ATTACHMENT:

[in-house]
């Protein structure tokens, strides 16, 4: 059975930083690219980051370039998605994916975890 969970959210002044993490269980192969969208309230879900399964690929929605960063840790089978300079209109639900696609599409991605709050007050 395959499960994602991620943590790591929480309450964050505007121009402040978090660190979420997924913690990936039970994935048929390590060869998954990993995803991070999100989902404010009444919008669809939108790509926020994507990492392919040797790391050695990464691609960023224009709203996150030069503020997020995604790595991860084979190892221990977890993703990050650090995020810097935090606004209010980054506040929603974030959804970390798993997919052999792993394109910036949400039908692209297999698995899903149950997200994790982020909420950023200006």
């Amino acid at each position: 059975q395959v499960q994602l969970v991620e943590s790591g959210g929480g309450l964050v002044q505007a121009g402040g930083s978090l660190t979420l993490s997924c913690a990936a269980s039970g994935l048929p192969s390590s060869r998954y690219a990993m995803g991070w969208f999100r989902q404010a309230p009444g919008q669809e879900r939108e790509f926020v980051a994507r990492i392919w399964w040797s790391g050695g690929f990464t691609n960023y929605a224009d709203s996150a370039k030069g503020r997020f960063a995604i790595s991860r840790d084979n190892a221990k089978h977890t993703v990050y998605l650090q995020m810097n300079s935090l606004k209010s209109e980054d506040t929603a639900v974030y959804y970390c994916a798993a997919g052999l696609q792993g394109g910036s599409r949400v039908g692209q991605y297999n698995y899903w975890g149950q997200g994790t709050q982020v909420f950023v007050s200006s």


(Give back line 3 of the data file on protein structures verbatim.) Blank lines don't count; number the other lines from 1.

């Amino acid at each position: 059975q395959v499960q994602l969970v991620e943590s790591g959210g929480g309450l964050v002044q505007a121009g402040g930083s978090l660190t979420l993490s997924c913690a990936a269980s039970g994935l048929p192969s390590s060869r998954y690219a990993m995803g991070w969208f999100r989902q404010a309230p009444g919008q669809e879900r939108e790509f926020v980051a994507r990492i392919w399964w040797s790391g050695g690929f990464t691609n960023y929605a224009d709203s996150a370039k030069g503020r997020f960063a995604i790595s991860r840790d084979n190892a221990k089978h977890t993703v990050y998605l650090q995020m810097n300079s935090l606004k209010s209109e980054d506040t929603a639900v974030y959804y970390c994916a798993a997919g052999l696609q792993g394109g910036s599409r949400v039908g692209q991605y297999n698995y899903w975890g149950q997200g994790t709050q982020v909420f950023v007050s200006s």